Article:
pooling resources

N.Y. business community bands together to back Common Core

Screen Shot 2013-08-08 at 12.09.17 PMA day after test scores were released showing that less than a third of students are meeting the state’s new standards, advocates announced support for the standards from the business community.

Forty CEOs from across New York signed on to a letter arguing that the state should not slow down its implementation of the Common Core learning standards, which includes testing students and evaluating teachers based in part on student performance. The new standards are necessary if state high schools are to produce graduates ready to work, they said.

“As business executives, we understand how challenging it can be for organizations to operate in a changing environment,” reads the letter, which is posted on a new website created for the campaign, NYSucceeds.org. “Yet the need to raise college- and career-readiness in K-12 education is urgent — which is why moving forward with Common Core is crucial.”

It’s a message the state has tried to deliver as well. In its presentation about the test scores on Wednesday, the State Education Department highlighted a study that found $17 billion in economic dividends for a 1 percent gain in college readiness rates.

The business leaders — who come from large and small companies in New York City and beyond — were recruited by Education Reform Now, the nonprofit advocacy branch of the political action committee Democrats for Education Reform. New York is one of 14 states where ERN operates.

Former schools chancellor Joel Klein, who as the CEO of Rupert Murdoch’s Amplify signed the letter, was briefly ERN’s board chair back in 2011, just after he left the Department of Education. At the time, the group was lobbying legislators to do away with “last in, first out” seniority layoff rules. The group formed as a coalition of charter school supporters in 2010 when legislators were locked in fierce debate about whether to allow more of the publicly funded and privately managed schools.

In both of those campaigns, ERN lobbied against the teachers union and the battles were pitched. But now, even though the UFT has criticized the city and state for not supplying a curriculum tied to the Common Core, the policy frontier is less clear. The Common Core has already been adopted in New York State and legislators have not indicated an intention to take on the issue. Plus, even critics of the city’s and state’s implementation largely say they support the standards, which aim to get students thinking critically and solving real problems.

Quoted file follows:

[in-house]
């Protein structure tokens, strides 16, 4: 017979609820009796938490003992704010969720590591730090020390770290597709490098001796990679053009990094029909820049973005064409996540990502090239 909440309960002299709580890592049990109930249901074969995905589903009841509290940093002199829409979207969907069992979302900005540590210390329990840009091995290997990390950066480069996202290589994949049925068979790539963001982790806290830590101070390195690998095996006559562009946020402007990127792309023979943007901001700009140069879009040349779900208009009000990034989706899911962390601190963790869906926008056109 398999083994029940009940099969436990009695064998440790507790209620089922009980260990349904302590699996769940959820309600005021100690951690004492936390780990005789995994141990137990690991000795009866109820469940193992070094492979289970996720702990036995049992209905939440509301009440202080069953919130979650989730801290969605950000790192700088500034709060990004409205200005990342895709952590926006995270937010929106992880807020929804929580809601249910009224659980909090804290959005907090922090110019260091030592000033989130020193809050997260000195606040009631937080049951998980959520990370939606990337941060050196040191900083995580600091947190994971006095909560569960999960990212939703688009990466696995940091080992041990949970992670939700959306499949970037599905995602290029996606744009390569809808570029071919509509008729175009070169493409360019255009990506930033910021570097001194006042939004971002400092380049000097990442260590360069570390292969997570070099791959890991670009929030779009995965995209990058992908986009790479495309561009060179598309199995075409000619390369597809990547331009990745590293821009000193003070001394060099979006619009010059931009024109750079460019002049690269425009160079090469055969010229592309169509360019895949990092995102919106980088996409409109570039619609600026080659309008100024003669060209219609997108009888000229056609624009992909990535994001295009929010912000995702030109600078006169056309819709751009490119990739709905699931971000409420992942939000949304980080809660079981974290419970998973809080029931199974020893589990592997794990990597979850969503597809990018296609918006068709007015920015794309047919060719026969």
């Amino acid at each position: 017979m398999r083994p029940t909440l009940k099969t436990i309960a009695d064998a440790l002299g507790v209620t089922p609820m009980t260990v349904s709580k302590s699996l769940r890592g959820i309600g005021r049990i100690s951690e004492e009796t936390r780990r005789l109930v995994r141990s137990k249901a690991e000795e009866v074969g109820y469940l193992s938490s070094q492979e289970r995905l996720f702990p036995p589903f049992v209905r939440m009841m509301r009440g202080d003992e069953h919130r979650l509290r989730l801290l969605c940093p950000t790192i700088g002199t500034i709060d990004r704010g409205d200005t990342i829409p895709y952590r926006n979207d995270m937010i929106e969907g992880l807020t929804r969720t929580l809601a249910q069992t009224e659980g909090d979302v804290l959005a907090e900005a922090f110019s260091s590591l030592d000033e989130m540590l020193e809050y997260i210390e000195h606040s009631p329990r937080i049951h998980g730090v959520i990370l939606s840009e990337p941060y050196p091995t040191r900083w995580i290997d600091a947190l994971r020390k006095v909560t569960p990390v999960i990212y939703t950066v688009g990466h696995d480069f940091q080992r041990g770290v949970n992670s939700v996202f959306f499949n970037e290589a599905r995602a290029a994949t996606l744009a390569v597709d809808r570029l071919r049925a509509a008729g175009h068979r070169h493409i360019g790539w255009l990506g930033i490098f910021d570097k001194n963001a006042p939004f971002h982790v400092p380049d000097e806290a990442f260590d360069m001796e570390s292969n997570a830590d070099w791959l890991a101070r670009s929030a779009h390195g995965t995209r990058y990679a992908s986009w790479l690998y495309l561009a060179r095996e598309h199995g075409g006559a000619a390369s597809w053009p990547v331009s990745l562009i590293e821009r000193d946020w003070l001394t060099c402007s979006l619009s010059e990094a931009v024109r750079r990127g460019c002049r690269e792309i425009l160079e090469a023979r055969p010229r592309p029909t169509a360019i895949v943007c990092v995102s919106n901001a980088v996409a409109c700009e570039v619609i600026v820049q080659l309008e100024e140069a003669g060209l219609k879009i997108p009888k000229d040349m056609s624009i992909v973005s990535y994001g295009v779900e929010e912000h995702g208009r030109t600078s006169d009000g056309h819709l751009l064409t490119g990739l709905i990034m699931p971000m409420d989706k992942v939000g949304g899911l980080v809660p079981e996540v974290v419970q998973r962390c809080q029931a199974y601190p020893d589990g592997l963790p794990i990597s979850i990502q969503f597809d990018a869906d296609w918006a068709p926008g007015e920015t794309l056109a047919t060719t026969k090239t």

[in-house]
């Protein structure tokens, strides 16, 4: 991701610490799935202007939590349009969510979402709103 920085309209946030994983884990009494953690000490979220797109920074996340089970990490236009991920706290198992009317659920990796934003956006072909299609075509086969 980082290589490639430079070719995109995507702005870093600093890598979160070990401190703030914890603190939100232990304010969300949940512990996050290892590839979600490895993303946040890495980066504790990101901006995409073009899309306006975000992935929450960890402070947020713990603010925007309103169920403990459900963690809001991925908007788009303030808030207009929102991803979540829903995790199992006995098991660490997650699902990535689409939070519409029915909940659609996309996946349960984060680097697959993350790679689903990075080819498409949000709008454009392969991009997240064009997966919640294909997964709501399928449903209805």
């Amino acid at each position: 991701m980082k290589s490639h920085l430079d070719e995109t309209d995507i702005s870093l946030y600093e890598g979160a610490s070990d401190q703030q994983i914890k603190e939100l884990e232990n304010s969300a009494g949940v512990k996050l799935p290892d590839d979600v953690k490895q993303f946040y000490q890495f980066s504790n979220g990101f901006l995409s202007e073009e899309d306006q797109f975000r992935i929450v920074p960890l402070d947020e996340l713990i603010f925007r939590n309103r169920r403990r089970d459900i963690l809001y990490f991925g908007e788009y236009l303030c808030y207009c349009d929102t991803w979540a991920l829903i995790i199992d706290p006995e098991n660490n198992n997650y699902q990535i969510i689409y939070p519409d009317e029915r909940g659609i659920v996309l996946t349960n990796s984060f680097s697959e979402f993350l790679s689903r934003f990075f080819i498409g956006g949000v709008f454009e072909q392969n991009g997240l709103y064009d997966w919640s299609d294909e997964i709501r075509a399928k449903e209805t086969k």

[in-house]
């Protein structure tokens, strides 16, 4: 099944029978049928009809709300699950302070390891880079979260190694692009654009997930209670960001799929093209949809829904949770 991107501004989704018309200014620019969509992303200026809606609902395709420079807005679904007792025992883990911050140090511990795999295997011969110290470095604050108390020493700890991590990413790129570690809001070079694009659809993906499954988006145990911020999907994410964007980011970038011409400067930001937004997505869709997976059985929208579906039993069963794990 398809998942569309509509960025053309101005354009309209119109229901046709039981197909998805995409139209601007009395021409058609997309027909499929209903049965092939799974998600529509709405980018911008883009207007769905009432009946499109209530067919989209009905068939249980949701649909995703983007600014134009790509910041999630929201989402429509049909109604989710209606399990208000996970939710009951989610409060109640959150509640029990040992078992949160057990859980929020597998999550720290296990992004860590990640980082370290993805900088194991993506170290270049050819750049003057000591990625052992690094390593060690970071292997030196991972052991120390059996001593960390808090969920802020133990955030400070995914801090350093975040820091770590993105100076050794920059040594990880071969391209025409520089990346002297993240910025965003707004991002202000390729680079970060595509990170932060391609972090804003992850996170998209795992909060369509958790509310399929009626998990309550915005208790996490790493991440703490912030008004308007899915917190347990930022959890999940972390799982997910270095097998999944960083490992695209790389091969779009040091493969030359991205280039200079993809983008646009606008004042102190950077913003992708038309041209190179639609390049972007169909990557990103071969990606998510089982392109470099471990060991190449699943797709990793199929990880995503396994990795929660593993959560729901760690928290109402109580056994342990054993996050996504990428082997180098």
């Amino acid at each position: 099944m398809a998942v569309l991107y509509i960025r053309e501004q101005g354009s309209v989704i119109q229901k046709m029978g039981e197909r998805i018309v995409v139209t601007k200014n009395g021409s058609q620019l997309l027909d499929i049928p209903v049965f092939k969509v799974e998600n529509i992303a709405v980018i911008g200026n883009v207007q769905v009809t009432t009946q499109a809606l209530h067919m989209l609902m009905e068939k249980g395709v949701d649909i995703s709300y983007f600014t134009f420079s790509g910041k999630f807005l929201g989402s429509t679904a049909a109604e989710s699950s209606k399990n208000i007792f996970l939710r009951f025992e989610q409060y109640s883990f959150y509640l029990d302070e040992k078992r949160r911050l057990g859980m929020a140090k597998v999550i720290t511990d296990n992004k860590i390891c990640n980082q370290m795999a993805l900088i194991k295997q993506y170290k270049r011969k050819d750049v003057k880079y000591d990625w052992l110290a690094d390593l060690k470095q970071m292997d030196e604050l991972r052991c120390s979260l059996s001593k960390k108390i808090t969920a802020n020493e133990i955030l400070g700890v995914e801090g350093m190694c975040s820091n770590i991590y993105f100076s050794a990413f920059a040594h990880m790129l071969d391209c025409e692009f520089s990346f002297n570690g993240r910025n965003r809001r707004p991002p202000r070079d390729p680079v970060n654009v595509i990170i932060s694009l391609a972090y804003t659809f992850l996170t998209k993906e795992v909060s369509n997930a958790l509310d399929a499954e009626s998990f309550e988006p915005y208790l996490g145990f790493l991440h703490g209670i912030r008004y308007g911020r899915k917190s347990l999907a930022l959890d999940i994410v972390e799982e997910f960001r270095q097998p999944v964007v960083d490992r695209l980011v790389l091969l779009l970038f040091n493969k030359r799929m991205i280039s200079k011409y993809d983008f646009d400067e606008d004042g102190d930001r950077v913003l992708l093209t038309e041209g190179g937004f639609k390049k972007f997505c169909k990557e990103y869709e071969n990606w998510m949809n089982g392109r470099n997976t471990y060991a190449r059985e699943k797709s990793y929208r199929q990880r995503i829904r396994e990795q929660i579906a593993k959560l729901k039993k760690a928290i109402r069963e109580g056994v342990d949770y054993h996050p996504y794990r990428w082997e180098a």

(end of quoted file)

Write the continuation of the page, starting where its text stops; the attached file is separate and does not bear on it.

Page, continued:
Elizabeth Ling, ERN’s state director, said opposition to the Common Core is sharper outside of New York City. “I think in some other parts of the state there is a strong anti-testing crowd,” she said.

But Ling said she could not predict whether the low scores, which state education officials had warned about because of the new standards, would fuel opposition to the Common Core, which has come under attack from Republican lawmakers in other states.

“We’ll just have to see,” she said. “We can’t assume anything really.”

Ling unveiled the letter today at an event about linking business and education at Murry Bergtraum High School for Business Careers in Manhattan, which State Education Commissioner John King and Chancellor Dennis Walcott also attended.

 

School safety

Hiring more security officers in Memphis after school shootings could have unintended consequences

PHOTO: Jahi Chikwendiu/The Washington Post/Getty Images

Tennessee’s largest district, Shelby County Schools, is slated to add more school resource officers under the proposed budget for next school year.

Superintendent Dorsey Hopson earmarked $2 million to hire 30 school resource officers in addition to the 98 already in some of its 150-plus schools. The school board is scheduled to vote on the budget Tuesday.

But an increase in law enforcement officers could have unintended consequences.

A new state law that bans local governments from refusing to cooperate with federal immigration officials could put school resource officers in an awkward position.

Tennessee Education Commissioner Candice McQueen recently reminded school personnel they are not obligated to release student information regarding immigration status. School resource officers employed by police or sheriff’s departments, however, do not answer to school districts. Shelby County Schools is still reviewing the law, but school board members have previously gone on the record emphasizing their commitment to protecting undocumented students.

“Right now we are just trying to get a better understanding of the law and the impact that it may have,” said Natalia Powers, a district spokeswoman.

Also, incidents of excessive force and racial bias toward black students have cropped up in recent years. Two white Memphis officers were fired in 2013 after hitting a black student and wrestling her to the ground because she was “yelling and cussing” on school grounds. And mothers of four elementary school students recently filed a lawsuit against a Murfreesboro officer who arrested them at school in 2016 for failing to break up a fight that occurred off-campus.